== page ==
Challenging Gender – in Pictures

Gender has been a popular topic in the art world recently, with many contemporary artists challenging the the socially constructed binary between feminine and masculine.

This isn’t something totally new however. We had a look in the archives for people and artists that have challenged the gender binary in the last 100 years, in doing so paving the way for contemporary artists today. This collection of images is separated into three different art forms: painting, photography, and drag.


These beautiful paintings all explore themes of gender fluidity, self-expression and androgeny. In Frida Kahlo‘s self-portrait, she keeps her signature thick eyebrows and slight moustache, but swaps her usual long hair and full length dress for a short crop and dark blue suit. The colours and themes match beautifully with Paula Rego‘s more contemporary Vanitas.

Left: Vanitas, 2006 (triptych) (pastel on paper on board), Rego, Paula (b.1935) / Private Collection / Bridgeman Images
Right: Self Portrait with Cropped Hair, 1940 (oil on canvas), Kahlo, Frida (1907-54) / Museum of Modern Art, New York, USA / Photo © Fine Art Images / Bridgeman Images
Left:  Pasha with red book, 1909 (oil on canvas), Konchalovsky, Petr Petrovic (1876-1955) / Private Collection / Sputnik / Bridgeman Images
Right: Total Androgyny; Totalite Androgyne VI, 1961 (oil on canvas), Brauner, Victor (1903-66) / Private Collection / Photo © Christie’s Images / Bridgeman Images
Left: La Garconne, 1928 (oil on canvas), Kisling, Moise (1891-1953) / Private Collection / Photo © Christie’s Images / Bridgeman Images
Right: Les Travestis, 1927 (oil on canvas), Janin, Jean (1898-1970) / Private Collection / Photo © Christie’s Images / Bridgeman Images


Black and white photos can feel old or outdated, but a rawer, less filtered vintage touch is something much desired in art today. The content of these photos are in many ways still radical today in spite of their age.

This is demonstrated best by French writer Colette, who defied gender stereotypes at the start of the 20th century by writing about powerful female characters and wearing men’s clothes. The 2018 film Colette tells the story of her life over 60 years after her death, in a time where her actions are still seen as pushing the boundaries of the gender binary.

Left:  Portrait of Leif and Paal Roschberg, The Rocky Twins , c.1926 (photo) / Private Collection / Prismatic Pictures / Bridgeman Images
Right:  French writer Colette (1873-1954) wearing man ‘s suit and smoking, photographed by Henri Manuel, c. 1909 / PVDE / Bridgeman Images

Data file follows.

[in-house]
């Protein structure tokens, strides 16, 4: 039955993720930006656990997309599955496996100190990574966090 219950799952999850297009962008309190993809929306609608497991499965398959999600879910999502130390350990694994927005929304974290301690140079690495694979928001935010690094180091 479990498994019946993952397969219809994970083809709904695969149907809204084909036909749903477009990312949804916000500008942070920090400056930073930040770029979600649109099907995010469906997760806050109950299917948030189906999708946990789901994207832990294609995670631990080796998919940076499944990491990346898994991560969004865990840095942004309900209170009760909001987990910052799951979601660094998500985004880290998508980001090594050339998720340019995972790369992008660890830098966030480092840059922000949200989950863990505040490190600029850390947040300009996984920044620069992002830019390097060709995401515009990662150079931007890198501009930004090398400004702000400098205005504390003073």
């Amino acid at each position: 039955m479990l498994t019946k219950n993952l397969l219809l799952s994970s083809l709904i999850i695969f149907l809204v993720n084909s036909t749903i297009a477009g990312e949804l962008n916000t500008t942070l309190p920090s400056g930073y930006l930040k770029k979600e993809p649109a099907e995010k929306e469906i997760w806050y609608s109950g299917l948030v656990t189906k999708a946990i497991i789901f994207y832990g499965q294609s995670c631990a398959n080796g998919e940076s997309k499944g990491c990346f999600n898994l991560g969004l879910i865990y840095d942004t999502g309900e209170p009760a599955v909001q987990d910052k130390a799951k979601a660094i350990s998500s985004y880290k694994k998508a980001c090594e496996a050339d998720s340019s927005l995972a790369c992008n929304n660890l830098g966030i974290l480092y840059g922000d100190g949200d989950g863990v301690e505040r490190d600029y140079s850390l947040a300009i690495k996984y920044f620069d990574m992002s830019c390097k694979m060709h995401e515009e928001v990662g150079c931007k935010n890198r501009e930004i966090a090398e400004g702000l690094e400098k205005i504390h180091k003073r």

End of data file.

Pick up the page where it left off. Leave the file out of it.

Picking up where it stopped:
Left: Cross Dressed Man Receiving Message and Flowers / Everett Collection / Bridgeman Images
Right: Self portrait, 1928 (b/w photo), Cahun, Claude (1894-1954) / Jersey Heritage Trust, UK / Bridgeman Images
Left: Portrait of Woman in Suit and Hat / Everett Collection / Bridgeman Images
Right: David Bowie, Wembley, 1978 (b/w photo) / © Mirrorpix / Bridgeman Images


Andy Warhol famously focused on drag in his Ladies and Gentlemen (1975) series and his Self-Portrait In Drag (1982) polaroid photos. However, drag can also be considered an art form in its own right, with carefully thought out performances and wildly creative hair and make-up.

With intimate portraits and hues of pink and red, these images show drag’s focus self-expression and exaggerated femininity.

  Left: Self Portrait in Drag (photo), Warhol, Andy (1928-87) / Hamburger Kunsthalle, Hamburg, Germany / Bridgeman Images
Right: Untitled (Drag Queen), 1977 (synthetic polymer and silkscreen inks on canvas), Warhol, Andy (1928-87) / Private Collection / Photo © Christie’s Images / Bridgeman Images
Left: LA CAGE AUX FOLLES, Ugo Tognozzi, Michel Serrault, 1978 © United Artists / Everett Collection / Bridgeman Images
Right: The Dying Swan: Les Ballets Trockadero de Monte Carlo / Bridgeman Images
Left: Close-up of a man in drag Putting Decoration onto Hip and Holding Furry Handbag / PYMCA/UIG / Bridgeman Images
Right: Shhh…, 1990/2012 (digital chromogenic print), Reynolds, Hunter (b.1959) / Addison Gallery of American Art, Phillips Academy, Andover, MA, USA / Bridgeman Images

If you enjoyed these images and want to see more, have a look at our selection of gender non-conformist images.

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